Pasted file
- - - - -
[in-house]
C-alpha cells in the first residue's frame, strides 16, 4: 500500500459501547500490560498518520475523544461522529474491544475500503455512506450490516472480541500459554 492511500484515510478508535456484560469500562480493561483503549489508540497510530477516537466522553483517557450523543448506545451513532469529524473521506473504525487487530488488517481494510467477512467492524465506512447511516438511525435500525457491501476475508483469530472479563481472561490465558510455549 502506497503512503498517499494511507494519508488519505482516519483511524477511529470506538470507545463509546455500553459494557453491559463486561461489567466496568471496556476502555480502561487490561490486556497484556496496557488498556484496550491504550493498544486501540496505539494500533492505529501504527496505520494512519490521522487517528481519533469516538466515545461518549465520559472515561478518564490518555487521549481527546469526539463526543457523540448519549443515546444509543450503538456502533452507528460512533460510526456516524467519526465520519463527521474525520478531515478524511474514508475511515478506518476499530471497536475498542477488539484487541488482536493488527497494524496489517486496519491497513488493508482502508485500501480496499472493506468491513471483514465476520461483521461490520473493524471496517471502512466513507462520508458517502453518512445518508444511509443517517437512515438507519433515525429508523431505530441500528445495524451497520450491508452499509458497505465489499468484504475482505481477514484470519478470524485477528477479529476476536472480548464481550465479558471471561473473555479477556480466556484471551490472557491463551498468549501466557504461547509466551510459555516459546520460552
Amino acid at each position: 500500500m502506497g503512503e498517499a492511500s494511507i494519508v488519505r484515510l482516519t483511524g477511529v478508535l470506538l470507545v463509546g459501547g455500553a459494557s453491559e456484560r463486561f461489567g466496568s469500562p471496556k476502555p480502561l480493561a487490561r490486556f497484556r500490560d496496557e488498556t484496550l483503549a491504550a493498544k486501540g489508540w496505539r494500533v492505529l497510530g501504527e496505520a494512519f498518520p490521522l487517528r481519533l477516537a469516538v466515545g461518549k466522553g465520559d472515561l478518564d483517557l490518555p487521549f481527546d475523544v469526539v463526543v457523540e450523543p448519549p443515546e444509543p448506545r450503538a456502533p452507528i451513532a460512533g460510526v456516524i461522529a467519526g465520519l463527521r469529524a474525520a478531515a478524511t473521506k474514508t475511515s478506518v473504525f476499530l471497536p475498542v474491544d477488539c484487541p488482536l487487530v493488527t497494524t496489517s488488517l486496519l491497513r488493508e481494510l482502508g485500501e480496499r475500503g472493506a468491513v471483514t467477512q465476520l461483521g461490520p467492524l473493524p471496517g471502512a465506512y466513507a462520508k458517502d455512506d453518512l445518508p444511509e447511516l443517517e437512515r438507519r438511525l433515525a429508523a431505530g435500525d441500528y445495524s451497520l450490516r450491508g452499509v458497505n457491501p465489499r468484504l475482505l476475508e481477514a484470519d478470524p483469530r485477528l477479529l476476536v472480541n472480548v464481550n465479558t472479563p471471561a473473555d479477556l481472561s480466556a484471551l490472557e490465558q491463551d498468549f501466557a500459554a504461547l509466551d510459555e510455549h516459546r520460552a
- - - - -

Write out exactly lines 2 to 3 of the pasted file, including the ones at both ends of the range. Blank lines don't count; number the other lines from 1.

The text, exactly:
C-alpha cells in the first residue's frame, strides 16, 4: 500500500459501547500490560498518520475523544461522529474491544475500503455512506450490516472480541500459554 492511500484515510478508535456484560469500562480493561483503549489508540497510530477516537466522553483517557450523543448506545451513532469529524473521506473504525487487530488488517481494510467477512467492524465506512447511516438511525435500525457491501476475508483469530472479563481472561490465558510455549 502506497503512503498517499494511507494519508488519505482516519483511524477511529470506538470507545463509546455500553459494557453491559463486561461489567466496568471496556476502555480502561487490561490486556497484556496496557488498556484496550491504550493498544486501540496505539494500533492505529501504527496505520494512519490521522487517528481519533469516538466515545461518549465520559472515561478518564490518555487521549481527546469526539463526543457523540448519549443515546444509543450503538456502533452507528460512533460510526456516524467519526465520519463527521474525520478531515478524511474514508475511515478506518476499530471497536475498542477488539484487541488482536493488527497494524496489517486496519491497513488493508482502508485500501480496499472493506468491513471483514465476520461483521461490520473493524471496517471502512466513507462520508458517502453518512445518508444511509443517517437512515438507519433515525429508523431505530441500528445495524451497520450491508452499509458497505465489499468484504475482505481477514484470519478470524485477528477479529476476536472480548464481550465479558471471561473473555479477556480466556484471551490472557491463551498468549501466557504461547509466551510459555516459546520460552
Amino acid at each position: 500500500m502506497g503512503e498517499a492511500s494511507i494519508v488519505r484515510l482516519t483511524g477511529v478508535l470506538l470507545v463509546g459501547g455500553a459494557s453491559e456484560r463486561f461489567g466496568s469500562p471496556k476502555p480502561l480493561a487490561r490486556f497484556r500490560d496496557e488498556t484496550l483503549a491504550a493498544k486501540g489508540w496505539r494500533v492505529l497510530g501504527e496505520a494512519f498518520p490521522l487517528r481519533l477516537a469516538v466515545g461518549k466522553g465520559d472515561l478518564d483517557l490518555p487521549f481527546d475523544v469526539v463526543v457523540e450523543p448519549p443515546e444509543p448506545r450503538a456502533p452507528i451513532a460512533g460510526v456516524i461522529a467519526g465520519l463527521r469529524a474525520a478531515a478524511t473521506k474514508t475511515s478506518v473504525f476499530l471497536p475498542v474491544d477488539c484487541p488482536l487487530v493488527t497494524t496489517s488488517l486496519l491497513r488493508e481494510l482502508g485500501e480496499r475500503g472493506a468491513v471483514t467477512q465476520l461483521g461490520p467492524l473493524p471496517g471502512a465506512y466513507a462520508k458517502d455512506d453518512l445518508p444511509e447511516l443517517e437512515r438507519r438511525l433515525a429508523a431505530g435500525d441500528y445495524s451497520l450490516r450491508g452499509v458497505n457491501p465489499r468484504l475482505l476475508e481477514a484470519d478470524p483469530r485477528l477479529l476476536v472480541n472480548v464481550n465479558t472479563p471471561a473473555d479477556l481472561s480466556a484471551l490472557e490465558q491463551d498468549f501466557a500459554a504461547l509466551d510459555e510455549h516459546r520460552a